His rivals, who are useless individually, were meant to co-operate with each other and the national party to deny him the nomination. But Trump won four out of the five key states being contested on “Super-Duper Tuesday” on 15 March. Then, as talk turned to persuading and co-opting his delegates behind the scenes, Trump won New York with 60 per cent.

Now, the campaign is trying to present Trump as more “presidential”. According to his new manager, Paul Manafort, this requires him to appear in “more formal settings” – without, of course, diluting “the unique magic of Trump”. But whether or not he can resist denouncing the GOP and the “corrupt” primary system, and alluding to violence if he is baulked at at the convention, the new Trump will be much the same as the old.

Back in Hartford: “The Republicans wanna play cute with us, right? If I don’t make it, you’re gonna have millions of people that don’t vote for a Republican. They’re not gonna vote at all,” says Trump. “Hopefully that’s all, OK? Hopefully that’s all, but they’re very, very angry.”

This anger, which can supposedly be turned on anyone who gets in the way, has mainly been vented, so far, on the protesters who disrupt Trump’s rallies. “We’re not gonna be the dummies that lose all of our jobs now. We’re gonna be the smart ones. Oh, do you have one over there? There’s one of the dummies . . .”

There is a frenzied fluttering of Trump placards, off to his right. “Get ’em out! . . . Don’t hurt ’em – see how nice I am? . . . They really impede freedom of speech and it’s a disgrace. But the good news is, folks, it won’t be long. We’re just not taking it and it won’t be long.”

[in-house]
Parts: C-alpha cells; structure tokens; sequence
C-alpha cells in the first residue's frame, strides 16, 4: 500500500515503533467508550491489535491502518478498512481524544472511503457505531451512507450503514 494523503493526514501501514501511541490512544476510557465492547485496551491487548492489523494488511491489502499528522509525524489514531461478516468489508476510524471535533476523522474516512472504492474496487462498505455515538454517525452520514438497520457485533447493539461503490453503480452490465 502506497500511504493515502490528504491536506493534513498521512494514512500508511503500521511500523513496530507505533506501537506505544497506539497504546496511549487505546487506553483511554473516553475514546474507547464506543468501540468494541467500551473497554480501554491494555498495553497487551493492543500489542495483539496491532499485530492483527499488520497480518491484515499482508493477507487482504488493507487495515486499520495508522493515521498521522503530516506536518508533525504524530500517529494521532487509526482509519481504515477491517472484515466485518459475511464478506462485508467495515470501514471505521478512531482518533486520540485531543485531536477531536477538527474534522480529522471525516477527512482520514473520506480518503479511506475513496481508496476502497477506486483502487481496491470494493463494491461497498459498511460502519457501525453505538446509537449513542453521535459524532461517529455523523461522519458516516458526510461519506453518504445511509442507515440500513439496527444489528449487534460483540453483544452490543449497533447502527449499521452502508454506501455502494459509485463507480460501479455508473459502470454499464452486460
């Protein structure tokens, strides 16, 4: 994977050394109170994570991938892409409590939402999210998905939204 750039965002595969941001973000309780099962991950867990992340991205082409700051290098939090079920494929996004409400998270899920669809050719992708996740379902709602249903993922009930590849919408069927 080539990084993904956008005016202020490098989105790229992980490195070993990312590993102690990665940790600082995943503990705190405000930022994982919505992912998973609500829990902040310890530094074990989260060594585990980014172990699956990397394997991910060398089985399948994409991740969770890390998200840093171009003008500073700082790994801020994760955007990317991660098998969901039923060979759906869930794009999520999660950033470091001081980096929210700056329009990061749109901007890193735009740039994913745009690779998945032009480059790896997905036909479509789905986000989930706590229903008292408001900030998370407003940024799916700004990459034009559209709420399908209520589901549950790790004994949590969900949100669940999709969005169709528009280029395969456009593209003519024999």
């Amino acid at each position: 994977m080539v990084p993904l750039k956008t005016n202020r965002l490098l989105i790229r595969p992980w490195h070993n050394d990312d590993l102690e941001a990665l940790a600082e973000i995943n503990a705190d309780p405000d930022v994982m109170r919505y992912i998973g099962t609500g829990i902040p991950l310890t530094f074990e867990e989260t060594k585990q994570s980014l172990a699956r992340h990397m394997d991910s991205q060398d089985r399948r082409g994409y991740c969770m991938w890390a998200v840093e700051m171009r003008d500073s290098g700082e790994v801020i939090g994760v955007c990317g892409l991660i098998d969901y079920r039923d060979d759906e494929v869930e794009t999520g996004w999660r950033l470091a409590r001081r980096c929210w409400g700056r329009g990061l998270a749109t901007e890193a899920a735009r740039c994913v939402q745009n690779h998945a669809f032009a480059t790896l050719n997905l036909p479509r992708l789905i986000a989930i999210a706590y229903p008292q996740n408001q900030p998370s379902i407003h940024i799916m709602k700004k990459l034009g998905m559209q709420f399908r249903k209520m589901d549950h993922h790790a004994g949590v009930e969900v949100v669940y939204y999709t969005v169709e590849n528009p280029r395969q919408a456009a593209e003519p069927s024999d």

It is their removal by police, at Trump’s ostentatious behest, that causes the disruption, rather than the scarcely audible protesters. He seems to realise this, suddenly: “We should just let ’em . . . I’ll talk right over them, there’s no problem!” But it’s impossible to leave the protesters where they are, because it would not be safe. His crowd is too vicious.

Exit Trump, after exactly half an hour, inclusive of the many interruptions. His people seem uplifted but, out on the street, they are ambushed by a large counter-demonstration, with a booming drum and warlike banners and standards (“Black Lives Matter”; an image of the Virgin of Guadalupe, holding aloft Trump’s severed head). Here is the rest of the world, the real American world: young people, beautiful people, more female than male, every shade of skin colour. “F*** Donald Trump!” they chant.

After a horrified split-second, the Trump crowd, massively more numerous, rallies with “USA!” and – perplexingly, since one of the main themes of the speech it has just heard was the lack of jobs in Connecticut – “Get a job!” The two sides then mingle, unobstructed by police. Slanging matches break out that seem in every instance to humiliate the Trump supporter. “Go to college!” one demands. “Man, I am in college, I’m doin’ lovely!”

There is no violence, only this: some black boys are dancing, with liquid moves, to the sound of the drum. Four young Trump guys counter by stripping to their waists and jouncing around madly, their skin greenish-yellow under the street lights, screaming about the building of the wall. There was no alcohol inside; they’re drunk on whatever it is – the elixir of fascism, the unique magic of Trump. It’s a hyper but not at all happy drunk.

As with every other moment of the Trump campaign so far, it would have been merely some grade of the cringeworthy – the embarrassing, the revolting, the pitiful – were Trump not slouching closer and closer, with each of these moments, to his nomination. 

This article first appeared in the 28 April 2016 issue of the New Statesman, The new fascism